Old Man Lizard are headed by the prodigiously talented Jack Newnham (he also drums for the outrageously good Meadows), who vocalises the lyrics and plays the six string guitar. The other two members are Gav Senior, who plucks away at the four string bass guitar, and Dan Beales, who meets out rhythmic violence on the drums. OML are from Suffolk, which is historically part of the Kingdom of East Anglia, yet they maintain close ties with not so far away London and it’s plethora of fine bands such as Slabdragger (indeed main man Sam Thredder plays the organ on this album and also recorded it live at his Cro’s Nest Studio in the south of the capital). This is their debut long player, composed of nine songs, running at about forty minutes long, and I must say that it really is a very enjoyable listening experience indeed. Jack’s throaty bluesy roars and rasps really do offset the oft-intricate guitar-led beauty of the songs, whilst Dan and Gav are more than able at skilfully underpinning Jack’s rampaging axe shenanigans with a rock solid and effortlessly fluid rhythm section.
Tracks such as the atmospheric opener Hippocastanum Warrior showcase dazzling licks and riffs that fly off Jack’s fingers like he was born with a guitar in his hands (which would be very painful for the mother – presumably it would have to be a Caesarean Section to avoid damage to the birth canal). Tempo changes abound with abundant ease but not in an overly self-indulgent sense and the whole vibe is at once refreshingly original in its style and execution but also pays some respectful service to a broad range of bands that have graced stages over the last thirty years or so. At points I can hear tinges of Neurosis, Slint, early Sleep, and in particular, above all else, the desert-baked stoner-prog of Kyuss, although Jack’s attractively throaty voice thankfully has no connection to Garcia’s strident rock bellows. The low-in-the-mix vocals have more of a sludge/hardcore roar to them, and for me that works so well as a more raw counterpoint to the sophisticated undulations of time change and fret work that make up Old Man Lizard’s forte.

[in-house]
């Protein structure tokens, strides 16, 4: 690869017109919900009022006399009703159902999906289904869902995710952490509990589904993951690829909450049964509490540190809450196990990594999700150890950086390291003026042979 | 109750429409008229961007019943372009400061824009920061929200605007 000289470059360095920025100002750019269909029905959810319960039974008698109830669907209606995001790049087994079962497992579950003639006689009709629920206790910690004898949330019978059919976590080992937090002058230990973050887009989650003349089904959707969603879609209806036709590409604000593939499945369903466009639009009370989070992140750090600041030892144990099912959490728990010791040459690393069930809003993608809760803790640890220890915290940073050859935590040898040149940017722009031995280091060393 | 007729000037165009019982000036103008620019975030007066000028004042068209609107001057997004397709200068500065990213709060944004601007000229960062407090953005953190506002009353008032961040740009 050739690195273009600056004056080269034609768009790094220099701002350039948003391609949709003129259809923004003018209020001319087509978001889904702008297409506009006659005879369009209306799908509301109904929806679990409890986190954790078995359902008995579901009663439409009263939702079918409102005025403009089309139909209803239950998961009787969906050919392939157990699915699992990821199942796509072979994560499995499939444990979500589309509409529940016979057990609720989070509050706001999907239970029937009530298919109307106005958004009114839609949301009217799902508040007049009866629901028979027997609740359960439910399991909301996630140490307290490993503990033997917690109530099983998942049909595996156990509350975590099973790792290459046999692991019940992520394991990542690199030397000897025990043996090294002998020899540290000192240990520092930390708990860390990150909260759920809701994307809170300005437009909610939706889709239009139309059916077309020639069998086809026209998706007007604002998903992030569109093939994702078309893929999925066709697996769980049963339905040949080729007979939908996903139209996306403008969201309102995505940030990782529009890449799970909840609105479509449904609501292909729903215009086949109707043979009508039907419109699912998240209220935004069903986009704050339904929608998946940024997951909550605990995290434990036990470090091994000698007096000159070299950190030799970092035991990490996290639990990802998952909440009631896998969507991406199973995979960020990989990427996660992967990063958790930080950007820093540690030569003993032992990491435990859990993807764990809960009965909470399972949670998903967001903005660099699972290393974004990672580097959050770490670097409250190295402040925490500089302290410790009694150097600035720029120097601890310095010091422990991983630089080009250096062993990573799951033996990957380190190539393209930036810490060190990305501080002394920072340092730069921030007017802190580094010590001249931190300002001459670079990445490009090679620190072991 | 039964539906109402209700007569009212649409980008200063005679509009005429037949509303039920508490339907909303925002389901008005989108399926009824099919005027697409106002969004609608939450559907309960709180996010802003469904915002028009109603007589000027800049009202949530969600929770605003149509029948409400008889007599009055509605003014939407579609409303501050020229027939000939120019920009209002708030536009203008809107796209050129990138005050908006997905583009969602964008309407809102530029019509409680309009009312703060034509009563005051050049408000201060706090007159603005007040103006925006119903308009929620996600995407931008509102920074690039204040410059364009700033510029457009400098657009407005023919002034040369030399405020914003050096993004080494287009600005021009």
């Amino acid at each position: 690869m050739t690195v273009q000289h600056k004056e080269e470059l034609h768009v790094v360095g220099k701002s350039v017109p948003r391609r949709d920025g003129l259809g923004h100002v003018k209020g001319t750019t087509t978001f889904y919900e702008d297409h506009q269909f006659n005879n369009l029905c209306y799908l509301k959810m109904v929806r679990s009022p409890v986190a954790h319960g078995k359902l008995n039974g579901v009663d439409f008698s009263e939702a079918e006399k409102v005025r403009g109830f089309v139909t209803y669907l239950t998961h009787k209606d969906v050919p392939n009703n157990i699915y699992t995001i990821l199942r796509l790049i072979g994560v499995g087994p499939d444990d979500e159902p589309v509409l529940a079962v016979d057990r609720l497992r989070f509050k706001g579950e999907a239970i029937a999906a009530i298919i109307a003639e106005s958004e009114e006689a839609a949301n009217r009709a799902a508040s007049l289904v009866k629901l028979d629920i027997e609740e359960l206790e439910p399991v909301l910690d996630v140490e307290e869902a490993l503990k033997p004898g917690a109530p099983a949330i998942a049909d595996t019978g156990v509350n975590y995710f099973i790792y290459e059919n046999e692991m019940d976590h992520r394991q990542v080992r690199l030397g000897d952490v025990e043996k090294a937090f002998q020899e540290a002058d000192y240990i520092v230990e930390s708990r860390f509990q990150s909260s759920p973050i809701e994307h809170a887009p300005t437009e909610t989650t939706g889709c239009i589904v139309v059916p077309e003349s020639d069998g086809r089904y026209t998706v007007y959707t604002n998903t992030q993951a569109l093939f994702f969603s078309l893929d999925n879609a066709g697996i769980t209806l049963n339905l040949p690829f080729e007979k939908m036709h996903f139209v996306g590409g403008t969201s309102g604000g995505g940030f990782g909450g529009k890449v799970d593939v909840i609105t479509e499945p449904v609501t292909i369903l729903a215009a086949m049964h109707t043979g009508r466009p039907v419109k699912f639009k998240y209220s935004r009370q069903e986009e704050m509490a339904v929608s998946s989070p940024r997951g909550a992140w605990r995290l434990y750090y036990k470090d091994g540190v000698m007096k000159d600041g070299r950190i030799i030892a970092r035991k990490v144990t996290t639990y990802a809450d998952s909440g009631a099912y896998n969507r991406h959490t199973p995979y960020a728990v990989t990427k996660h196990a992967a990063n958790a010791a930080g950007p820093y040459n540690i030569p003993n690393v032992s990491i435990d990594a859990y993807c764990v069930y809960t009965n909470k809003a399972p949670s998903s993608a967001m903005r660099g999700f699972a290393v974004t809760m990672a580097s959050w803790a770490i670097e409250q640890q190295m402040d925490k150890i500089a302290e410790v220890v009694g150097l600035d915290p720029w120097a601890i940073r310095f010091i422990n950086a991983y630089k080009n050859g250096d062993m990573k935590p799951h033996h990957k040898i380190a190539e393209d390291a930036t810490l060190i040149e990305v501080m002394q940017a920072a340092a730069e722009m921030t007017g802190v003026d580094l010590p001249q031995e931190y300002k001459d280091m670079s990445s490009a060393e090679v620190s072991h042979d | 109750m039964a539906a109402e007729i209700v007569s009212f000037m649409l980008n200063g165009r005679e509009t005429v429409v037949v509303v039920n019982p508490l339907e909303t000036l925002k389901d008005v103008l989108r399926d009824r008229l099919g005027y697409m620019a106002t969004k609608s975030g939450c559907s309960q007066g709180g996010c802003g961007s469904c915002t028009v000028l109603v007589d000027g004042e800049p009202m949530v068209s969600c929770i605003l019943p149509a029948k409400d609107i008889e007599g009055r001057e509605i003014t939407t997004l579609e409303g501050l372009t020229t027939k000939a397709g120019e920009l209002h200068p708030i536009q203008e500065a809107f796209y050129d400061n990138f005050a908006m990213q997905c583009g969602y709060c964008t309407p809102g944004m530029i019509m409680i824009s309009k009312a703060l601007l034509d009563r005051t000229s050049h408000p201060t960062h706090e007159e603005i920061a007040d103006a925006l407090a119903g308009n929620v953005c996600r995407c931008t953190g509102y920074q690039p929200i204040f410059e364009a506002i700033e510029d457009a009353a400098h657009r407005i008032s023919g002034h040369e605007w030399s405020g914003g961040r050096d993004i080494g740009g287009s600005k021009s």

There is a strong sense of American folk-styles, such as bluegrass, running through OML’s work too, as evidenced by the novel appearance of banjo and harmonica on the title track in particular (a nod perhaps to Earth, and Dylan Carlson’s latter stage of his career appreciation of traditional American music). All in all, this is a seriously mature and accomplished collection of songs, which is all the more astounding seeing as it is Old Man Lizard’s debut album. Upon hearing their stunning extended play a few years ago (which I also reviewed here), I just knew that these three troubadours were going to impress with their dizzyingly competent and rural Suffolk sludge-blues, and impress they have. Soulful, skilful, earnest and eminently listenable, Lone Wolf Vs Brown Bear is all those things, and still manages to be very fucking heavy too. What more can a gentleman of taste ask for?
Scribed by: Adam Stone